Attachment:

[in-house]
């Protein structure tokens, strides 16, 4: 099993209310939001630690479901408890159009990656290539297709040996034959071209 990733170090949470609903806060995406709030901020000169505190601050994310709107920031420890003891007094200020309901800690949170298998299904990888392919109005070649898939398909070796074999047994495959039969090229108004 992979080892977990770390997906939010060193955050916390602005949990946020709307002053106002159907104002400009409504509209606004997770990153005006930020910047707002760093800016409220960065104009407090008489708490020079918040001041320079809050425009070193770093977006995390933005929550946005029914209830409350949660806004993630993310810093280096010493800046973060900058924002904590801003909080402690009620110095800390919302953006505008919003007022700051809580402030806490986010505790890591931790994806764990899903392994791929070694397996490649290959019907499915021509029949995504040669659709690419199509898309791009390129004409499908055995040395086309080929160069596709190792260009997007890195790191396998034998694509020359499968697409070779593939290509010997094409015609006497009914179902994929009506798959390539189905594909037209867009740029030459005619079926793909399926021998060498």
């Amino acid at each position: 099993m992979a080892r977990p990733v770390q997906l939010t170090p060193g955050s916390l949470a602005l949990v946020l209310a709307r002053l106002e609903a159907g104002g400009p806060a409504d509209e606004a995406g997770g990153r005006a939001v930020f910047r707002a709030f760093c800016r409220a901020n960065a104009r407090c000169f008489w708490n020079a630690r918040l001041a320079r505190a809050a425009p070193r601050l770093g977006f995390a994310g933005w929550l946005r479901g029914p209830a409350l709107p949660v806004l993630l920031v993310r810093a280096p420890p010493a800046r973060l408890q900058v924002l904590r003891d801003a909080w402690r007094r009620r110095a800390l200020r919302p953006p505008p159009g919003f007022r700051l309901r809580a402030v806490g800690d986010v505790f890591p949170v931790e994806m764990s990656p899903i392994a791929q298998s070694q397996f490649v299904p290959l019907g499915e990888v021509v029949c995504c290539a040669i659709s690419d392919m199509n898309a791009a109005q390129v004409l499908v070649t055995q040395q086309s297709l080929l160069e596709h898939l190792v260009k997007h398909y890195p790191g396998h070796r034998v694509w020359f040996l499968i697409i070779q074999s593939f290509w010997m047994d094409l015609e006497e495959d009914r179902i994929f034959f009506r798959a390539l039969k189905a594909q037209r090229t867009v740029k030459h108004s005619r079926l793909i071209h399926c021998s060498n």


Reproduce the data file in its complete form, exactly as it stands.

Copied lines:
[in-house]
């Protein structure tokens, strides 16, 4: 099993209310939001630690479901408890159009990656290539297709040996034959071209 990733170090949470609903806060995406709030901020000169505190601050994310709107920031420890003891007094200020309901800690949170298998299904990888392919109005070649898939398909070796074999047994495959039969090229108004 992979080892977990770390997906939010060193955050916390602005949990946020709307002053106002159907104002400009409504509209606004997770990153005006930020910047707002760093800016409220960065104009407090008489708490020079918040001041320079809050425009070193770093977006995390933005929550946005029914209830409350949660806004993630993310810093280096010493800046973060900058924002904590801003909080402690009620110095800390919302953006505008919003007022700051809580402030806490986010505790890591931790994806764990899903392994791929070694397996490649290959019907499915021509029949995504040669659709690419199509898309791009390129004409499908055995040395086309080929160069596709190792260009997007890195790191396998034998694509020359499968697409070779593939290509010997094409015609006497009914179902994929009506798959390539189905594909037209867009740029030459005619079926793909399926021998060498």
């Amino acid at each position: 099993m992979a080892r977990p990733v770390q997906l939010t170090p060193g955050s916390l949470a602005l949990v946020l209310a709307r002053l106002e609903a159907g104002g400009p806060a409504d509209e606004a995406g997770g990153r005006a939001v930020f910047r707002a709030f760093c800016r409220a901020n960065a104009r407090c000169f008489w708490n020079a630690r918040l001041a320079r505190a809050a425009p070193r601050l770093g977006f995390a994310g933005w929550l946005r479901g029914p209830a409350l709107p949660v806004l993630l920031v993310r810093a280096p420890p010493a800046r973060l408890q900058v924002l904590r003891d801003a909080w402690r007094r009620r110095a800390l200020r919302p953006p505008p159009g919003f007022r700051l309901r809580a402030v806490g800690d986010v505790f890591p949170v931790e994806m764990s990656p899903i392994a791929q298998s070694q397996f490649v299904p290959l019907g499915e990888v021509v029949c995504c290539a040669i659709s690419d392919m199509n898309a791009a109005q390129v004409l499908v070649t055995q040395q086309s297709l080929l160069e596709h898939l190792v260009k997007h398909y890195p790191g396998h070796r034998v694509w020359f040996l499968i697409i070779q074999s593939f290509w010997m047994d094409l015609e006497e495959d009914r179902i994929f034959f009506r798959a390539l039969k189905a594909q037209r090229t867009v740029k030459h108004s005619r079926l793909i071209h399926c021998s060498n």